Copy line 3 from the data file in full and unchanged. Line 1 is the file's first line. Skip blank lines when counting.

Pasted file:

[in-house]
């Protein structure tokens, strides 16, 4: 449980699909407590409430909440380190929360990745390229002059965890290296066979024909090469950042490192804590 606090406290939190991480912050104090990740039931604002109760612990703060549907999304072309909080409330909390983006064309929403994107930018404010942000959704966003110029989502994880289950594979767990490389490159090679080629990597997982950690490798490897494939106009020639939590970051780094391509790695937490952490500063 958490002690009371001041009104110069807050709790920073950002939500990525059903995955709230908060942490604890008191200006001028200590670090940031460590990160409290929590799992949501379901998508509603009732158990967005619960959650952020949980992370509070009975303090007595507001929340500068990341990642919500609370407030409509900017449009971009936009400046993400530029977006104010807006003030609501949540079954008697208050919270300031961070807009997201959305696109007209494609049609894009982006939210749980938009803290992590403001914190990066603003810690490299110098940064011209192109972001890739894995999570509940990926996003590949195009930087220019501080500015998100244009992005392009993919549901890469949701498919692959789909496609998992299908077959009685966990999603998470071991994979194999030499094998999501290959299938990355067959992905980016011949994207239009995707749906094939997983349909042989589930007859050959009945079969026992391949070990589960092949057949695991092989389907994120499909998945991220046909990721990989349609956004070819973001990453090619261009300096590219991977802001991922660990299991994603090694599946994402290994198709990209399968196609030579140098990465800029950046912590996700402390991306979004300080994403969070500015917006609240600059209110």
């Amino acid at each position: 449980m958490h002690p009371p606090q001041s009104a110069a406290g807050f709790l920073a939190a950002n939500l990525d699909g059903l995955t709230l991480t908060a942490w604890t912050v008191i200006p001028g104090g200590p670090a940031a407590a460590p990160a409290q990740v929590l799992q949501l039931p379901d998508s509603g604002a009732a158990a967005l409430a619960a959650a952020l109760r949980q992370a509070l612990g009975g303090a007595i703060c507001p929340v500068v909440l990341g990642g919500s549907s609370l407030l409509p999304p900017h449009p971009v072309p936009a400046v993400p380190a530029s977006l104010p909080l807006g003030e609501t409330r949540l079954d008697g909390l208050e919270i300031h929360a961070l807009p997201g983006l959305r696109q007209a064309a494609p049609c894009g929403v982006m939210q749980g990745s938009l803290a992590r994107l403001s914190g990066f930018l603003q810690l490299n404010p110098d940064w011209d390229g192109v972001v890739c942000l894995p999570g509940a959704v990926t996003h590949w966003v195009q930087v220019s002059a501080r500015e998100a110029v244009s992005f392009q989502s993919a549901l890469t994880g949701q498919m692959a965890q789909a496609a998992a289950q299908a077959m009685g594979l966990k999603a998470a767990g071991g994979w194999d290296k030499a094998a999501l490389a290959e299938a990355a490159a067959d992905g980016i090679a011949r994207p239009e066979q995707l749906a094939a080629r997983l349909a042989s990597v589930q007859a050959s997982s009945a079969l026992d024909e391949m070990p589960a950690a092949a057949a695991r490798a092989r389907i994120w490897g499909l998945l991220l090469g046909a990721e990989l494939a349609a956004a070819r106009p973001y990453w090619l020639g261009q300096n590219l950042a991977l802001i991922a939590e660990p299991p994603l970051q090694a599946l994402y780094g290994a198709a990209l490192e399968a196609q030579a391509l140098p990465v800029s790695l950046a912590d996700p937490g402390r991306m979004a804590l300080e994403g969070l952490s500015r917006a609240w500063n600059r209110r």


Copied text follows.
């Amino acid at each position: 449980m958490h002690p009371p606090q001041s009104a110069a406290g807050f709790l920073a939190a950002n939500l990525d699909g059903l995955t709230l991480t908060a942490w604890t912050v008191i200006p001028g104090g200590p670090a940031a407590a460590p990160a409290q990740v929590l799992q949501l039931p379901d998508s509603g604002a009732a158990a967005l409430a619960a959650a952020l109760r949980q992370a509070l612990g009975g303090a007595i703060c507001p929340v500068v909440l990341g990642g919500s549907s609370l407030l409509p999304p900017h449009p971009v072309p936009a400046v993400p380190a530029s977006l104010p909080l807006g003030e609501t409330r949540l079954d008697g909390l208050e919270i300031h929360a961070l807009p997201g983006l959305r696109q007209a064309a494609p049609c894009g929403v982006m939210q749980g990745s938009l803290a992590r994107l403001s914190g990066f930018l603003q810690l490299n404010p110098d940064w011209d390229g192109v972001v890739c942000l894995p999570g509940a959704v990926t996003h590949w966003v195009q930087v220019s002059a501080r500015e998100a110029v244009s992005f392009q989502s993919a549901l890469t994880g949701q498919m692959a965890q789909a496609a998992a289950q299908a077959m009685g594979l966990k999603a998470a767990g071991g994979w194999d290296k030499a094998a999501l490389a290959e299938a990355a490159a067959d992905g980016i090679a011949r994207p239009e066979q995707l749906a094939a080629r997983l349909a042989s990597v589930q007859a050959s997982s009945a079969l026992d024909e391949m070990p589960a950690a092949a057949a695991r490798a092989r389907i994120w490897g499909l998945l991220l090469g046909a990721e990989l494939a349609a956004a070819r106009p973001y990453w090619l020639g261009q300096n590219l950042a991977l802001i991922a939590e660990p299991p994603l970051q090694a599946l994402y780094g290994a198709a990209l490192e399968a196609q030579a391509l140098p990465v800029s790695l950046a912590d996700p937490g402390r991306m979004a804590l300080e994403g969070l952490s500015r917006a609240w500063n600059r209110r």